Indications are that it was so effective, and the arguments presented so compelling, that the IRS announced on Feb. 20 that it was withdrawing the proposed regulations before even having a hearing on the matter, which had been scheduled for Feb. 29.
Dennis Harwick, president of the Minneapolis-based Captive Insurance Companies Association, said he asked people familiar with how the IRS operates about the quick reversal, and in his words, "Frankly, none of them could remember that ever happening."
That's how effective the captive industry's counterattack was.
So was it the hundreds of thousands of dollars spent on technical research by CICA and its partner in the Coalition for Fairness to Captive Insurers, the Vermont Captive Insurance Association, that punked out the IRS?
Or was it a parallel lobbying effort by the Self Insurance Institute of America Inc. and its alliance with captive insurance organizations in South Carolina, Montana and Washington, D.C., that did the trick?
Guess what? Who cares?
The point is that the industry was able to get the job done and perhaps will be able to use the cooperative energy assembled in the firefight over the IRS' proposed tax-deduction regulations to be an even more effective force collectively in the future.
"I think this is a tremendous example of the industry finally coming together in a close fashion to combat head-on a bureaucratic agency's posturing, if you will," said Dick Goff, a managing member of the Towson, Md.-based Taft Cos. LLC and president of the Simpsonville, S.C.-based Self-insurance Institute of America Inc.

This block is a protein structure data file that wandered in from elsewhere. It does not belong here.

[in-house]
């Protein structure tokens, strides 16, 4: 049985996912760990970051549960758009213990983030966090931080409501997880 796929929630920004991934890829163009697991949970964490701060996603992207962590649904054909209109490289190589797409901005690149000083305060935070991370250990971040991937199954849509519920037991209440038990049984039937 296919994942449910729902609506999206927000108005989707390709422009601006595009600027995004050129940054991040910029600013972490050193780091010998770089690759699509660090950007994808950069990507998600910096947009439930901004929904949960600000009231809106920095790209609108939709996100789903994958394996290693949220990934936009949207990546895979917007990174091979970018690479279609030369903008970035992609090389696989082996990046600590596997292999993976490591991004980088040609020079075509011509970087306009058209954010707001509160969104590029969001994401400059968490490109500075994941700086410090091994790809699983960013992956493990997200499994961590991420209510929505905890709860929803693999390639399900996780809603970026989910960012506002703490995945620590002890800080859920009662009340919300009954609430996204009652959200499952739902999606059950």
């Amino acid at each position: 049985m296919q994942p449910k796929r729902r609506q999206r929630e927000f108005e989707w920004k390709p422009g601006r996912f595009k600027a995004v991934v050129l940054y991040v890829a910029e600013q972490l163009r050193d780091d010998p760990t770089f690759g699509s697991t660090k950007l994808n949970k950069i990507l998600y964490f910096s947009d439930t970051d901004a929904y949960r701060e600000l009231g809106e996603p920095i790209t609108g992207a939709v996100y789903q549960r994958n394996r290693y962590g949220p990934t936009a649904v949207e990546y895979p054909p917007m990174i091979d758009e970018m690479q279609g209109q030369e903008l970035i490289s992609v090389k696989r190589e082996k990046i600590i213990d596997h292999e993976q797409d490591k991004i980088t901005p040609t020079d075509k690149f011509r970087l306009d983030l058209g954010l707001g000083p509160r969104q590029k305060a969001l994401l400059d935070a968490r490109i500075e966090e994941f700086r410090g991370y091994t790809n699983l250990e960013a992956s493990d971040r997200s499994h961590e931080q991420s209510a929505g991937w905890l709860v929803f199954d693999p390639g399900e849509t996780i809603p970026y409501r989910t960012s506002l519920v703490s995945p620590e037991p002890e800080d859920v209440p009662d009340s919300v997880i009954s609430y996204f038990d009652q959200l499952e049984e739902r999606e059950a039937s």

The impact of the decision by the IRS to drop a proposal that would have deferred a tax deduction on domestic captive loss reserves for those captives that are included on their parent company's balance sheets should be fairly immediate, according to one Vermont captive management executive.
"We had at least one very serious prospect who wasn't going to move forward until they saw some resolution on this issue," said John Borch, the president of Champlain Captive Management Inc., based in South Burlington, Vt.
And, Borch said, if his smaller company was seeing that behavior from one of its clients, you should be able to take out your calculator and multiply the effect.
"I'm sure the larger players had several themselves. I think there was some pent-up demand from some companies waiting to see what happened before they moved forward," he said.
DAN REYNOLDS is senior editor of Risk & Insurance®.
February 21, 2008
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